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FINANCIAL REPORTING

SEC asks FASB to review accounting for hedging derivatives when counterparties change

 

By Ken Tysiac
May 16, 2012

The SEC has asked FASB to review elements of accounting for derivatives contracts designated as hedging instruments as part of FASB’s existing project on financial instruments, according to a letter posted on the SEC’s website.

SEC Chief Accountant James Kroeker sent a letter dated May 11 to Dan Palomaki, chairman of the Accounting Policy Committee of the International Swaps and Derivatives Association, explaining the SEC’s position. Kroeker copied the letter to FASB Chairman Leslie Seidman and PCAOB Chairman James Doty.

FASB is revamping its financial instruments standards as part of an ongoing convergence project with the International Accounting Standards Board (IASB). The SEC asked FASB to consider in its financial instruments project the accounting for a change in counterparties when a derivative contract is designated as a hedging instrument in a hedge relationship, Kroeker’s letter explained.

According to the letter, Palomaki had asked for Kroeker’s view on the accounting impact under U.S. GAAP of a novation of a bilateral, over-the-counter (OTC) derivative contract to a central counterparty on the same financial terms. Palomaki asked whether the novation of a derivative contract designated as an accounting hedge to a central party would result in the termination of the original derivative contract and associated hedge relationship, such that the use of hedge accounting subsequent to novation would require the designation of a new hedging relationship, Kroeker wrote.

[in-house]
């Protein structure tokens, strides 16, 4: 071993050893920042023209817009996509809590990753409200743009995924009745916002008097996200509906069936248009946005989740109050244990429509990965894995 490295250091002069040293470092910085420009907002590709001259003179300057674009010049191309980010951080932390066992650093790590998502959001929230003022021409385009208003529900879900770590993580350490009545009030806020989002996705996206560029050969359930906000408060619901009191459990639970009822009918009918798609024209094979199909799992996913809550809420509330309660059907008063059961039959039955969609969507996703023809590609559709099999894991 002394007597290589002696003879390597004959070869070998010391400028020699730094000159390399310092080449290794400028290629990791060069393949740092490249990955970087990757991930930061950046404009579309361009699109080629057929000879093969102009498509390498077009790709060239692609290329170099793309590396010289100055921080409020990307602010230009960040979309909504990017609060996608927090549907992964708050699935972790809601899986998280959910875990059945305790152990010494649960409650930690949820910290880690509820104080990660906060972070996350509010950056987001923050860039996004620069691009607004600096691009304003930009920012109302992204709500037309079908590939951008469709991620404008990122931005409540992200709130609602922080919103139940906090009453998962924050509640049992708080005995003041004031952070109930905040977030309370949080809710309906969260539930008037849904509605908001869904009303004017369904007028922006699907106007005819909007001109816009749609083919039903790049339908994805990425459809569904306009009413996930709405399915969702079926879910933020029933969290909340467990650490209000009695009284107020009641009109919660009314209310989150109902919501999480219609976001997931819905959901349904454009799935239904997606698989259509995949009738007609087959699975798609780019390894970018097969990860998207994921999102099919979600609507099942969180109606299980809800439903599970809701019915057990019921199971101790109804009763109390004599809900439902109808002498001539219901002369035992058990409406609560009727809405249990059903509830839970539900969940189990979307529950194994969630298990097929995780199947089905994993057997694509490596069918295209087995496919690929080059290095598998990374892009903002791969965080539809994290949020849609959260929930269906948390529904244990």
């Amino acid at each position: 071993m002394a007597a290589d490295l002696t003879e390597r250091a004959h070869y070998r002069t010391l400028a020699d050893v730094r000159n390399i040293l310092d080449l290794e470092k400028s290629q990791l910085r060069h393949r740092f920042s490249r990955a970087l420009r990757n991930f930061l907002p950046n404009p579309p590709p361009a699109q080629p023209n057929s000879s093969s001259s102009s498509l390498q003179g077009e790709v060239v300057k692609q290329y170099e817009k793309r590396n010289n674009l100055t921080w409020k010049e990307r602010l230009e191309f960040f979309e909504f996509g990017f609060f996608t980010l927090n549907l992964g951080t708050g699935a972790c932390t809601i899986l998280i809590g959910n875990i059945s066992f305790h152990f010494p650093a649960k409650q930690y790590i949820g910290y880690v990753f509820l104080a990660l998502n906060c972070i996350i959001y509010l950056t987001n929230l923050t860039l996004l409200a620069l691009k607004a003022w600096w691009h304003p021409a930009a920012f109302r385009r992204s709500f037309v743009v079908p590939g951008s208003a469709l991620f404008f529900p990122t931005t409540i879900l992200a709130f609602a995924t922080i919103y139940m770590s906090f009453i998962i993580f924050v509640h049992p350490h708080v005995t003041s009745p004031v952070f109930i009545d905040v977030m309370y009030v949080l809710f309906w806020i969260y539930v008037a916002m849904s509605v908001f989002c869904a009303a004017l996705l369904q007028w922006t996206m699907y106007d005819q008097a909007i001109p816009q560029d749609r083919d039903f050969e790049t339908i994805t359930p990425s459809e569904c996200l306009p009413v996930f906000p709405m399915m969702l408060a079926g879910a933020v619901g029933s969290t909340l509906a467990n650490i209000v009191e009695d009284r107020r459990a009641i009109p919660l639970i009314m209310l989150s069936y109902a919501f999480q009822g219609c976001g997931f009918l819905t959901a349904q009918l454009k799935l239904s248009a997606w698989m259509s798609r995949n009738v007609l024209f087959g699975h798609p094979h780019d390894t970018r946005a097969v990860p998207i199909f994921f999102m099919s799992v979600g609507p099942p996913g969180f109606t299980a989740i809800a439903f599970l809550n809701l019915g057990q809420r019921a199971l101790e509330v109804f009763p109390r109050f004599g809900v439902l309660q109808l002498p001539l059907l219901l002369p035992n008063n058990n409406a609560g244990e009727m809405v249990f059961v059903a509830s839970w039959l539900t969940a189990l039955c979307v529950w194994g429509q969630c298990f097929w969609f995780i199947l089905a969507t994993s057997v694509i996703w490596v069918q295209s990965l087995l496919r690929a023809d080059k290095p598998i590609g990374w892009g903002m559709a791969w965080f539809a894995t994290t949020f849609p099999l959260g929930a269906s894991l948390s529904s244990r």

Kroeker wrote that his staff would not object to a conclusion that the original contract has not been terminated and replaced with a new derivative contract, nor would his staff object to continuing hedging relationships when there is novation of a derivative contract to effect a change in counterparties to the underlying contract, providing that other terms of the contract have not been changed, in any of the following circumstances:

  • For an OTC derivative transaction entered into prior to application of the mandatory clearing requirements, an entity voluntarily clears the underlying OTC derivative contract through a central counterparty, even though the counterparties had not agreed when entering the transaction that the contract would be novated to effect central clearing.
  • For an OTC derivative transaction entered into after the application of the mandatory clearing requirements, the counterparties to the underlying contract agree in advance that the contract will be cleared through a central counterparty in accordance with standard market terms and conventions and the hedging documentation describes the counterparties’ expectations that the contract will be novated to the central counterparty.
  • A counterparty to an OTC derivative transaction who is prohibited or expected to be prohibited by Section 716 of the Dodd-Frank Wall Street Reform and Consumer Protection Act of 2010, PL 111-203, from engaging in certain types of derivative transactions novates the underlying contract to a consolidated affiliate that is not insured by the FDIC and does not have access to Federal Reserve credit facilities.


Ken Tysiac (
ktysiac@aicpa.org) is a JofA senior editor.

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